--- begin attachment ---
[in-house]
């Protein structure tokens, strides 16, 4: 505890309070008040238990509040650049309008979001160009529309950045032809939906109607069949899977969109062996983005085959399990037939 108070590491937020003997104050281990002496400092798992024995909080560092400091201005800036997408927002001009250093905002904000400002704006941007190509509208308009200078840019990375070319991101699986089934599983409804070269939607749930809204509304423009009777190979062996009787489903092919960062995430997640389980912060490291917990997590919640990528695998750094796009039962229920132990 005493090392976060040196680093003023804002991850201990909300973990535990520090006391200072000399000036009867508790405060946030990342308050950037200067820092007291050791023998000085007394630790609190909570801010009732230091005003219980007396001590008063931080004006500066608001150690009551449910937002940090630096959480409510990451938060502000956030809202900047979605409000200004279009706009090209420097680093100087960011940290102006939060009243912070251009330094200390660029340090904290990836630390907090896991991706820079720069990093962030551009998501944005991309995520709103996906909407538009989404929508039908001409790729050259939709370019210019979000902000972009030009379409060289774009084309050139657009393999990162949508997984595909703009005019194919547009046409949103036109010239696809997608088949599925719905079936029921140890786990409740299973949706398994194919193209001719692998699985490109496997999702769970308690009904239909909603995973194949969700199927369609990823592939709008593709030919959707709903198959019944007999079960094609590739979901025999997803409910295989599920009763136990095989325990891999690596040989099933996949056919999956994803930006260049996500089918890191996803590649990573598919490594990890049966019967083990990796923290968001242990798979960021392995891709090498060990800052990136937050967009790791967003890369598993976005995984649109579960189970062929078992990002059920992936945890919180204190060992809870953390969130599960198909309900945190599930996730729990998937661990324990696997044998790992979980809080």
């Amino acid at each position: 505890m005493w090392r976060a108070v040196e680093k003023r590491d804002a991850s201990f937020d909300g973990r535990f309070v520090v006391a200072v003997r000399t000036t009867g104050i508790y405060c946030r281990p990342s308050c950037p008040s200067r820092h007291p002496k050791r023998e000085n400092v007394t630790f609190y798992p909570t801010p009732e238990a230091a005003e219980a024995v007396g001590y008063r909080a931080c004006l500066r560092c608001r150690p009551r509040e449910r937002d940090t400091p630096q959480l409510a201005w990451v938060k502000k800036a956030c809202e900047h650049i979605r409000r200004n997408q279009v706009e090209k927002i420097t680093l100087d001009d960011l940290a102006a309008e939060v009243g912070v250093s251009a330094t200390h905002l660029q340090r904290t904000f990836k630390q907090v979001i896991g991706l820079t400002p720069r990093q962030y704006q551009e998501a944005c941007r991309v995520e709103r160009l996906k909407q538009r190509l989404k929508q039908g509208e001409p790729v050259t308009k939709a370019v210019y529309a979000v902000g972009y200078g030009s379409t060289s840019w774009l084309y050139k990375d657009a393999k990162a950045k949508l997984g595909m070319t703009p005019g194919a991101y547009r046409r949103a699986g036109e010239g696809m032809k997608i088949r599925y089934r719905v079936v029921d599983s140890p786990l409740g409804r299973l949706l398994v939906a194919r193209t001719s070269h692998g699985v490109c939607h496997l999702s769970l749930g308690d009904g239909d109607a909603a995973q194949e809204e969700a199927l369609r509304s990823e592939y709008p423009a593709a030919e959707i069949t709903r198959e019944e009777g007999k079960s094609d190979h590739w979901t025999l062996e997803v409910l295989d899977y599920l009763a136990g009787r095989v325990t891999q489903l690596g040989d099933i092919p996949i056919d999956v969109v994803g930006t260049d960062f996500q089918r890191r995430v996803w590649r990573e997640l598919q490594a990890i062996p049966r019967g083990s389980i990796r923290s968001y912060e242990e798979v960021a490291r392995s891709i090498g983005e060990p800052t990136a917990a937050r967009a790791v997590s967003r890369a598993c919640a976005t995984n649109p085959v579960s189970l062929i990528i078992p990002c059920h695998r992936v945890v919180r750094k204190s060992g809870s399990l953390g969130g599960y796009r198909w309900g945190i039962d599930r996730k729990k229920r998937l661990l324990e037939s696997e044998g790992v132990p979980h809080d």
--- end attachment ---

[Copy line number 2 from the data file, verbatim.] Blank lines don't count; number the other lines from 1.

């Protein structure tokens, strides 16, 4: 505890309070008040238990509040650049309008979001160009529309950045032809939906109607069949899977969109062996983005085959399990037939 108070590491937020003997104050281990002496400092798992024995909080560092400091201005800036997408927002001009250093905002904000400002704006941007190509509208308009200078840019990375070319991101699986089934599983409804070269939607749930809204509304423009009777190979062996009787489903092919960062995430997640389980912060490291917990997590919640990528695998750094796009039962229920132990 005493090392976060040196680093003023804002991850201990909300973990535990520090006391200072000399000036009867508790405060946030990342308050950037200067820092007291050791023998000085007394630790609190909570801010009732230091005003219980007396001590008063931080004006500066608001150690009551449910937002940090630096959480409510990451938060502000956030809202900047979605409000200004279009706009090209420097680093100087960011940290102006939060009243912070251009330094200390660029340090904290990836630390907090896991991706820079720069990093962030551009998501944005991309995520709103996906909407538009989404929508039908001409790729050259939709370019210019979000902000972009030009379409060289774009084309050139657009393999990162949508997984595909703009005019194919547009046409949103036109010239696809997608088949599925719905079936029921140890786990409740299973949706398994194919193209001719692998699985490109496997999702769970308690009904239909909603995973194949969700199927369609990823592939709008593709030919959707709903198959019944007999079960094609590739979901025999997803409910295989599920009763136990095989325990891999690596040989099933996949056919999956994803930006260049996500089918890191996803590649990573598919490594990890049966019967083990990796923290968001242990798979960021392995891709090498060990800052990136937050967009790791967003890369598993976005995984649109579960189970062929078992990002059920992936945890919180204190060992809870953390969130599960198909309900945190599930996730729990998937661990324990696997044998790992979980809080």